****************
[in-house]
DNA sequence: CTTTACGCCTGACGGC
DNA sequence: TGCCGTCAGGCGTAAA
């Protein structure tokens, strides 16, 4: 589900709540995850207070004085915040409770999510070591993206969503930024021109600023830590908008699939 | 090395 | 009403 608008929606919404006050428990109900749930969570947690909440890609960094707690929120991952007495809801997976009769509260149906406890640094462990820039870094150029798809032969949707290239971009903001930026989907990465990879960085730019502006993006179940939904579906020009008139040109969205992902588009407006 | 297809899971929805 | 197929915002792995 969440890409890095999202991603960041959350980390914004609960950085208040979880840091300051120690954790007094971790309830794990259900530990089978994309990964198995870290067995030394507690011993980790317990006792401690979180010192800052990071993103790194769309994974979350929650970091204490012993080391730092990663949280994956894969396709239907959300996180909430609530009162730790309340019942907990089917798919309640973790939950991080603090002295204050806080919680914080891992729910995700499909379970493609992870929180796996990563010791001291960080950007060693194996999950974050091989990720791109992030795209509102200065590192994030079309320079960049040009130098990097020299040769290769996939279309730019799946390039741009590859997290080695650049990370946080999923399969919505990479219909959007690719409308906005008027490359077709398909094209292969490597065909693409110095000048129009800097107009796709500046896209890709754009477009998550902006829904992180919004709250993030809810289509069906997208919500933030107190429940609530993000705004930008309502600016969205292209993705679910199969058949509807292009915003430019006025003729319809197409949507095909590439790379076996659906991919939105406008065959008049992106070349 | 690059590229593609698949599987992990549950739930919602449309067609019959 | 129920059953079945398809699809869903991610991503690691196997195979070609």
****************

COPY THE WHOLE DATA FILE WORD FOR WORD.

[in-house]
DNA sequence: CTTTACGCCTGACGGC
DNA sequence: TGCCGTCAGGCGTAAA
């Protein structure tokens, strides 16, 4: 589900709540995850207070004085915040409770999510070591993206969503930024021109600023830590908008699939 | 090395 | 009403 608008929606919404006050428990109900749930969570947690909440890609960094707690929120991952007495809801997976009769509260149906406890640094462990820039870094150029798809032969949707290239971009903001930026989907990465990879960085730019502006993006179940939904579906020009008139040109969205992902588009407006 | 297809899971929805 | 197929915002792995 969440890409890095999202991603960041959350980390914004609960950085208040979880840091300051120690954790007094971790309830794990259900530990089978994309990964198995870290067995030394507690011993980790317990006792401690979180010192800052990071993103790194769309994974979350929650970091204490012993080391730092990663949280994956894969396709239907959300996180909430609530009162730790309340019942907990089917798919309640973790939950991080603090002295204050806080919680914080891992729910995700499909379970493609992870929180796996990563010791001291960080950007060693194996999950974050091989990720791109992030795209509102200065590192994030079309320079960049040009130098990097020299040769290769996939279309730019799946390039741009590859997290080695650049990370946080999923399969919505990479219909959007690719409308906005008027490359077709398909094209292969490597065909693409110095000048129009800097107009796709500046896209890709754009477009998550902006829904992180919004709250993030809810289509069906997208919500933030107190429940609530993000705004930008309502600016969205292209993705679910199969058949509807292009915003430019006025003729319809197409949507095909590439790379076996659906991919939105406008065959008049992106070349 | 690059590229593609698949599987992990549950739930919602449309067609019959 | 129920059953079945398809699809869903991610991503690691196997195979070609």